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Nutr Res Rev. 2009 Jun;22(1):68-81. doi: 10.1017/S095442240926402X. Epub 2009 Feb 26.

When nutrition interacts with osteoblast function: molecular mechanisms of polyphenols.

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INRA Clermont-Ferrand/Theix, Human Nutrition Unit UMR1019, St Genès Champanelle F-63122, France.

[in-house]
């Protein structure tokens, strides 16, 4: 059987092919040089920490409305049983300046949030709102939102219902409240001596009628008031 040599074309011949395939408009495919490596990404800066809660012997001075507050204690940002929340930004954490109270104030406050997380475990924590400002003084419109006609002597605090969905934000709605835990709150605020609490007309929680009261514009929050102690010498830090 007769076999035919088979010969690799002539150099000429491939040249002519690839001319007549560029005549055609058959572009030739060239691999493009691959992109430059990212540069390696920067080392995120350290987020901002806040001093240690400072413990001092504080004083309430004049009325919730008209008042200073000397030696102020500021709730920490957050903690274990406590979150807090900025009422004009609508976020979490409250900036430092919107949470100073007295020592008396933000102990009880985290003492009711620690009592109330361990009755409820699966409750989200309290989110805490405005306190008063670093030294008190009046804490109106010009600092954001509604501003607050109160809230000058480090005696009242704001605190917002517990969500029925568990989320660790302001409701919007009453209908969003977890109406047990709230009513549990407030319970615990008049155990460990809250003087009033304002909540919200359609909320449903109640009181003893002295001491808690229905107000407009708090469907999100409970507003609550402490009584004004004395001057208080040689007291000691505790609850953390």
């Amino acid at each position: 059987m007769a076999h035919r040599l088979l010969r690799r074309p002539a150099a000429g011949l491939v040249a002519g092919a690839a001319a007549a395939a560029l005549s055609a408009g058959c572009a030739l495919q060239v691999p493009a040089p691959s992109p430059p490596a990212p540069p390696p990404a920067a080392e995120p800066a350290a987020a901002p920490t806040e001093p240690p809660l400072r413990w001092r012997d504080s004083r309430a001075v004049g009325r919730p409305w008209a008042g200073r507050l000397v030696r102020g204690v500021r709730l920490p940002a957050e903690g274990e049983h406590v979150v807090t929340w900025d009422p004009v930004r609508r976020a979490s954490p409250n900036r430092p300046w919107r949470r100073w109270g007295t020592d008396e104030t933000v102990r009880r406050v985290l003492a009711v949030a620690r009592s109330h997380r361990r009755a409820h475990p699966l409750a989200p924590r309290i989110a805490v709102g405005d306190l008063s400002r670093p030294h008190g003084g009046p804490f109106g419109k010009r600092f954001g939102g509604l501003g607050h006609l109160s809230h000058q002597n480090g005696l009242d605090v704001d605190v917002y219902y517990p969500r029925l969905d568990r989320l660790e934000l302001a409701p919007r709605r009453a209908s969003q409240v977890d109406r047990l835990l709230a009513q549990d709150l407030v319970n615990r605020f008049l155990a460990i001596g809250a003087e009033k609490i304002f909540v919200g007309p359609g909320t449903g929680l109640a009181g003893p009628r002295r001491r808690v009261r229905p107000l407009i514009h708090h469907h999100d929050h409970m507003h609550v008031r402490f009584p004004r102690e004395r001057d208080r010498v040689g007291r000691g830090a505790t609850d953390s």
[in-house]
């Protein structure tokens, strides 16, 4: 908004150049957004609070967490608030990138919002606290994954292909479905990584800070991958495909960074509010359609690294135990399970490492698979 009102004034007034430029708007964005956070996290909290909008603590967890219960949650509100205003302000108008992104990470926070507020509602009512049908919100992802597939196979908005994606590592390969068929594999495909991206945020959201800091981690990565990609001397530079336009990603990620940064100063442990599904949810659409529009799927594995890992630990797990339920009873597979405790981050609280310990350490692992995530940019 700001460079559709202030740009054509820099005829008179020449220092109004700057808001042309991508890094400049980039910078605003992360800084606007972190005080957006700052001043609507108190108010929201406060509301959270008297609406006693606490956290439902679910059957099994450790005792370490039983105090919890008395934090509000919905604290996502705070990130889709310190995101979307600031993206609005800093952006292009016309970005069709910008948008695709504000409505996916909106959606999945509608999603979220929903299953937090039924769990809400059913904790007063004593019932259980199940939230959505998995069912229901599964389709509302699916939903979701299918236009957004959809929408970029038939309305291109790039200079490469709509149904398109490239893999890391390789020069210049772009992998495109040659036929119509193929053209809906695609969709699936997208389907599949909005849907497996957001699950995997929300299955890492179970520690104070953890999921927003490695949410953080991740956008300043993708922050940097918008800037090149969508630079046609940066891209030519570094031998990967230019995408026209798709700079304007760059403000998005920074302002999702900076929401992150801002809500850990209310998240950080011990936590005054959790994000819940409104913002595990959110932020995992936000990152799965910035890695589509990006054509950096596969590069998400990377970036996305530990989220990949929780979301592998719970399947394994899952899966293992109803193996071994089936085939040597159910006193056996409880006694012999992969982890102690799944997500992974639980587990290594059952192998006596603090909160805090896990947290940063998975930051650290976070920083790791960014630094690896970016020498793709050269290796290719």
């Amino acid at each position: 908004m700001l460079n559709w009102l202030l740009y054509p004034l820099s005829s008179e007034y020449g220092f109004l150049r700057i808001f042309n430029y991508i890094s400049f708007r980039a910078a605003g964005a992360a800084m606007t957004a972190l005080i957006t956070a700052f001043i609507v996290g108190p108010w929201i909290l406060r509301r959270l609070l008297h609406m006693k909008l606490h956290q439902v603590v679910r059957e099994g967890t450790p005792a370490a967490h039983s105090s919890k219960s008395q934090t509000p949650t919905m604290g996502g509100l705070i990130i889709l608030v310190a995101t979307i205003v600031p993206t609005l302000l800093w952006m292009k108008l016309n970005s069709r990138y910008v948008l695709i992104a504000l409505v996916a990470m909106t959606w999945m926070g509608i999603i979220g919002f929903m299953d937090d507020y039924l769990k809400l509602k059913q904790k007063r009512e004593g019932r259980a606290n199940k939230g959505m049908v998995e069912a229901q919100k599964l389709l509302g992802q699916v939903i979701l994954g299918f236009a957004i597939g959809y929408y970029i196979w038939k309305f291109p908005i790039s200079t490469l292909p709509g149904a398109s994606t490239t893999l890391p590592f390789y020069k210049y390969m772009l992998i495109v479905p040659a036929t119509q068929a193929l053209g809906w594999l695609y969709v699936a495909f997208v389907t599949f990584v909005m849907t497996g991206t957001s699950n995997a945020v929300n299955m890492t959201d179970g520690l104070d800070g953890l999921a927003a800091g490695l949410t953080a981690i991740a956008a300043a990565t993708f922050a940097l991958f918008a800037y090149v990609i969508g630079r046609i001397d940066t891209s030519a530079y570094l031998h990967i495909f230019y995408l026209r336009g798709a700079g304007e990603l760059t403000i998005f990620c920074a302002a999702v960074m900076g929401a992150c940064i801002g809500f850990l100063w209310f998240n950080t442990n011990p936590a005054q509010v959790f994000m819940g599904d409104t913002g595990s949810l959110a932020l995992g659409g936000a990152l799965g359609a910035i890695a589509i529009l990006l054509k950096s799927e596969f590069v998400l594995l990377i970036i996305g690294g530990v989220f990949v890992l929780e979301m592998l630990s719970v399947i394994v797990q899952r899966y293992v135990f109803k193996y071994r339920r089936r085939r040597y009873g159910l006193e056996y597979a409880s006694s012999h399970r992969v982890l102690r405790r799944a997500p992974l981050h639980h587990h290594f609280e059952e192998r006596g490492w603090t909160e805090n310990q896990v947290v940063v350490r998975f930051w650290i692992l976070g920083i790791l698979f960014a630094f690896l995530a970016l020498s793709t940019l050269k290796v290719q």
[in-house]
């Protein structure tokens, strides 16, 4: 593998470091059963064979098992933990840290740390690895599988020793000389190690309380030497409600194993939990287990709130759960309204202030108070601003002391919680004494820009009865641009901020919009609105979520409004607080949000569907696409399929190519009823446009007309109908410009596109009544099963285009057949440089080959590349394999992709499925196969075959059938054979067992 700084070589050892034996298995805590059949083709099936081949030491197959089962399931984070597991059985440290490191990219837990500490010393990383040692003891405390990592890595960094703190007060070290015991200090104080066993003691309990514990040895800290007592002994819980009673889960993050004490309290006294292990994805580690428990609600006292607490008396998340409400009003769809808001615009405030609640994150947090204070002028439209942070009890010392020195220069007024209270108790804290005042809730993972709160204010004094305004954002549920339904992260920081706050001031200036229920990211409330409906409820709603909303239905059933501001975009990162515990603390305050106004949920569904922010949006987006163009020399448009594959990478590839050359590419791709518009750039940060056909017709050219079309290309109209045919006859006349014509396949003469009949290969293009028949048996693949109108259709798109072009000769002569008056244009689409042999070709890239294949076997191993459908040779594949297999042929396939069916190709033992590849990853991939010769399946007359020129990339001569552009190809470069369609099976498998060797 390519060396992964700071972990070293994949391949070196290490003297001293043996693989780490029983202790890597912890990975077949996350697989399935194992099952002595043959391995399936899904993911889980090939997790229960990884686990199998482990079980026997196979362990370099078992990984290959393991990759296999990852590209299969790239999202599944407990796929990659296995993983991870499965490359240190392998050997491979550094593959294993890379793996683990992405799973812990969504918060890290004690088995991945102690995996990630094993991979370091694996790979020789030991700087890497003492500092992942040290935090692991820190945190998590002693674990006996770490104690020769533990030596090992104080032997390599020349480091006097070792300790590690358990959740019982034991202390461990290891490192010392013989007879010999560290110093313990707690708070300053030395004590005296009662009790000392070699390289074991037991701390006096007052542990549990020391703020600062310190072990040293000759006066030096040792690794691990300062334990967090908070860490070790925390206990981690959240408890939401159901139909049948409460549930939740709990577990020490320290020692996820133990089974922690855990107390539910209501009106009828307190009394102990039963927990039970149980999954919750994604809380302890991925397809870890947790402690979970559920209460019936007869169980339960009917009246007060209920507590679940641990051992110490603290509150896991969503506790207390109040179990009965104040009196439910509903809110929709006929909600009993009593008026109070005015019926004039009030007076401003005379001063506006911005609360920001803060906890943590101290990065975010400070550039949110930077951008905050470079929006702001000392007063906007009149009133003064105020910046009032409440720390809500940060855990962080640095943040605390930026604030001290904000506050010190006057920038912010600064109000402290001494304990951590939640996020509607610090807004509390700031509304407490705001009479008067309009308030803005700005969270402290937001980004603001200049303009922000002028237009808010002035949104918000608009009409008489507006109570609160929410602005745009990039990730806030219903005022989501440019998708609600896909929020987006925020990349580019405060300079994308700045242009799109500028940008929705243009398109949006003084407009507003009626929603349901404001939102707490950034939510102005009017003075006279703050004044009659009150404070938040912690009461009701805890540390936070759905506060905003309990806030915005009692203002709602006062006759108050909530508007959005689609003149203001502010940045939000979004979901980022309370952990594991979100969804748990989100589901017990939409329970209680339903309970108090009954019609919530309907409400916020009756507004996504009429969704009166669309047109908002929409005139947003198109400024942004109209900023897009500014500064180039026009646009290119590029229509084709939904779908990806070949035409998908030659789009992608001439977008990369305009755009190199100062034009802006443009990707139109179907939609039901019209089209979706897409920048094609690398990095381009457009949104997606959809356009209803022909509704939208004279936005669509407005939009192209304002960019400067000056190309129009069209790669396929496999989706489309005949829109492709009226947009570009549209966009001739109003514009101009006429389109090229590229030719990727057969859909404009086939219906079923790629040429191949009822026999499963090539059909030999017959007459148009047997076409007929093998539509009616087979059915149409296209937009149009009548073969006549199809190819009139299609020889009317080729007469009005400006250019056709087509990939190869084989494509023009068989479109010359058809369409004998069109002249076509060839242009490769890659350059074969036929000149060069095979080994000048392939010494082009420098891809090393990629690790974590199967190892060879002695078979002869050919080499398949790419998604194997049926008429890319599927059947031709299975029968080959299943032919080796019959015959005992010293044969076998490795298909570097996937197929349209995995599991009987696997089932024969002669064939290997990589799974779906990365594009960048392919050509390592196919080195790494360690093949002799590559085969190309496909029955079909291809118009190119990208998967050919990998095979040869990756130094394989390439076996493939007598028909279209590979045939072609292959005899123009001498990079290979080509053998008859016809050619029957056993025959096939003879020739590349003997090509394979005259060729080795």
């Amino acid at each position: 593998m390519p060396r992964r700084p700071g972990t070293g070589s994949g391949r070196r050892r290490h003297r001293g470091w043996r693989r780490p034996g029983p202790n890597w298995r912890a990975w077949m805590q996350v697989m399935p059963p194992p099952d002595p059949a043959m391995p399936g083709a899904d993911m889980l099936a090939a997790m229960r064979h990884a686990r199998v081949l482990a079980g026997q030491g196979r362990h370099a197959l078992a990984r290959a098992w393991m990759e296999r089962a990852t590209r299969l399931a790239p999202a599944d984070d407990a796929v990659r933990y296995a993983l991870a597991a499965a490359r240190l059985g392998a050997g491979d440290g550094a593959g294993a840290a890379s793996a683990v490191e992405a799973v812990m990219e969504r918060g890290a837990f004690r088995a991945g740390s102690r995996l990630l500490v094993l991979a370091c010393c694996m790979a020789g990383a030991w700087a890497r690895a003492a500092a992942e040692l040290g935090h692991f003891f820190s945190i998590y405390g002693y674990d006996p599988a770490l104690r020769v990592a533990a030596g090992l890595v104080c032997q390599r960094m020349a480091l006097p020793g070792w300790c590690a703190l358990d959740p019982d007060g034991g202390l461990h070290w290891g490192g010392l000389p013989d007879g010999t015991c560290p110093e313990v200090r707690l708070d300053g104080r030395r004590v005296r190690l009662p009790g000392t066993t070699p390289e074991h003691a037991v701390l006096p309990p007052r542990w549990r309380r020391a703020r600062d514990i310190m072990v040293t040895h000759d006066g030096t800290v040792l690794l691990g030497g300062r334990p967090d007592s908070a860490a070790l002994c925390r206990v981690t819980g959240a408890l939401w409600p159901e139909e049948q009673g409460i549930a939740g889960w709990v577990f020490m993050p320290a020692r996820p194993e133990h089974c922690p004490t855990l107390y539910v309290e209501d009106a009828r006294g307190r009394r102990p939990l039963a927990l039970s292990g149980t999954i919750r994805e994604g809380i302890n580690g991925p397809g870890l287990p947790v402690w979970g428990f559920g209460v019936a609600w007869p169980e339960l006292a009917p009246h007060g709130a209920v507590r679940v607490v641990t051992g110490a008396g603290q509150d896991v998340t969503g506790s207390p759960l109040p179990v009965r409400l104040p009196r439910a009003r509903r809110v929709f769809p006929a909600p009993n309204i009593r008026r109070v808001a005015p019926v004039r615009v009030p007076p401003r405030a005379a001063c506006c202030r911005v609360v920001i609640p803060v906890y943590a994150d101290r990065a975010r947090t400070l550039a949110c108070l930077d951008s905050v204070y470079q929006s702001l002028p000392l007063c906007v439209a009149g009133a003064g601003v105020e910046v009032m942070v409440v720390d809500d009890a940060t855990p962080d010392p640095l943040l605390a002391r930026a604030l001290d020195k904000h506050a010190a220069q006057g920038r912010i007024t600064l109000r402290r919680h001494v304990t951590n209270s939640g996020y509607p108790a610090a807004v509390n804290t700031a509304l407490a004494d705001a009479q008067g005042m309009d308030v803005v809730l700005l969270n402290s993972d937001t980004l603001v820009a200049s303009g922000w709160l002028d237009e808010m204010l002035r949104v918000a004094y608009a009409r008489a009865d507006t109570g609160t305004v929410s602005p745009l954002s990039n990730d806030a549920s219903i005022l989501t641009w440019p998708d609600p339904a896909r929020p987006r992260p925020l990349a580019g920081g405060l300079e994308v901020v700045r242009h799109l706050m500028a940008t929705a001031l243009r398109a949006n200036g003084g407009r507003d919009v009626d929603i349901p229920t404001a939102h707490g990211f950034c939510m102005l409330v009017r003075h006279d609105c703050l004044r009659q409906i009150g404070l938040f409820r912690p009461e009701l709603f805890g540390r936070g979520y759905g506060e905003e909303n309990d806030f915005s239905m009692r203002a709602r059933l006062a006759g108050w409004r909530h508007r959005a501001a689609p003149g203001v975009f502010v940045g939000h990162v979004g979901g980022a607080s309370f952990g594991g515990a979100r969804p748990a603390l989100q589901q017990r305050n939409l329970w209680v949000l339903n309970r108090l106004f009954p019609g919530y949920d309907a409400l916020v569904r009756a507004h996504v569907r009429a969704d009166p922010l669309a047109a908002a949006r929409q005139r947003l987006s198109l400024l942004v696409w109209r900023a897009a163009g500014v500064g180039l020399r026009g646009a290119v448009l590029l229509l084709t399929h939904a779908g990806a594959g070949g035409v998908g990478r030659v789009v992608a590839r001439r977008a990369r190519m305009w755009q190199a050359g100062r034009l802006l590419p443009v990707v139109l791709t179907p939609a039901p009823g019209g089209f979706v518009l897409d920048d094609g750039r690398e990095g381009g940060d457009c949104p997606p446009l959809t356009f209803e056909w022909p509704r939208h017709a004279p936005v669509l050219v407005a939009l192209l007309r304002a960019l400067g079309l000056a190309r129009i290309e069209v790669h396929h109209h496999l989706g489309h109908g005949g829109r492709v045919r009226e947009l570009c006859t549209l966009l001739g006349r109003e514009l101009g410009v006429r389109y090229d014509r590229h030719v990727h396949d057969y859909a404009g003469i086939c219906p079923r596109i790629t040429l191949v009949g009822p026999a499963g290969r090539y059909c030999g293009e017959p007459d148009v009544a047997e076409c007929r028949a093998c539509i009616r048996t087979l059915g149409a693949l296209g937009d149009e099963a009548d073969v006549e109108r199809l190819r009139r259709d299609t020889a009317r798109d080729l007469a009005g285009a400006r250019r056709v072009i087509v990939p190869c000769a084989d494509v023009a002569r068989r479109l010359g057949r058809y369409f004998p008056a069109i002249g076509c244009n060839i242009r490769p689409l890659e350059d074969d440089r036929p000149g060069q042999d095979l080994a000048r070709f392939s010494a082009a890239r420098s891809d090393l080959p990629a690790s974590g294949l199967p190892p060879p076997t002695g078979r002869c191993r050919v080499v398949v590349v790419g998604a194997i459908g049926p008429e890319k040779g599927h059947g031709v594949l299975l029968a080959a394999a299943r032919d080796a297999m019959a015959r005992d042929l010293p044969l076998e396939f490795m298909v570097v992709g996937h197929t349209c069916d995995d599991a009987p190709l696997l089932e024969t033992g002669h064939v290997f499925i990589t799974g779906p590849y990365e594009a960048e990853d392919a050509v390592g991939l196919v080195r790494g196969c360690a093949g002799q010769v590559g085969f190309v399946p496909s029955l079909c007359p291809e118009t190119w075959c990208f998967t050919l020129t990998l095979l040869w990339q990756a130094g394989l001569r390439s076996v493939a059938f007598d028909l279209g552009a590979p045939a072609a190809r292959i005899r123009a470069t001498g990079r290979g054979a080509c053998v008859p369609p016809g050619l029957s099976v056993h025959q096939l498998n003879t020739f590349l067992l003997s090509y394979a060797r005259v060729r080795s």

Recent research has provided insights into dietary components that may optimise bone health and stimulate bone formation. Fruit and vegetable intake, as well as grains and other plant-derived food, have been linked to decreased risk of major chronic diseases including osteoporosis. This effect has been partially attributed to the polyphenols found in these foods. Thus, it has been suggested that these compounds may provide desirable bone health benefits through an action on bone cell metabolism. The present review will focus on how some polyphenols can modulate osteoblast function and reports which cellular signalling pathways are potentially implicated. However, to date, despite numerous investigations, few studies have provided clear evidence that phenolic compounds can act on osteoblasts. Polyphenols cited in the present review seem to be able to modulate the expression of transcription factors such as runt-related transcription factor-2 (Runx2) and Osterix, NF-kappaB and activator protein-1 (AP-1). It appears that polyphenols may act on cellular signalling such as mitogen-activated protein kinase (MAPK), bone morphogenetic protein (BMP), oestrogen receptor and osteoprotegerin/receptor activator of NF-kappaB ligand (OPG/RANKL) and thus may affect osteoblast functions. However, it is also important to take in account the possible interaction of these compounds on osteoclast metabolism to better understand the positive correlation reported between the consumption of fruit and vegetables and bone mass.

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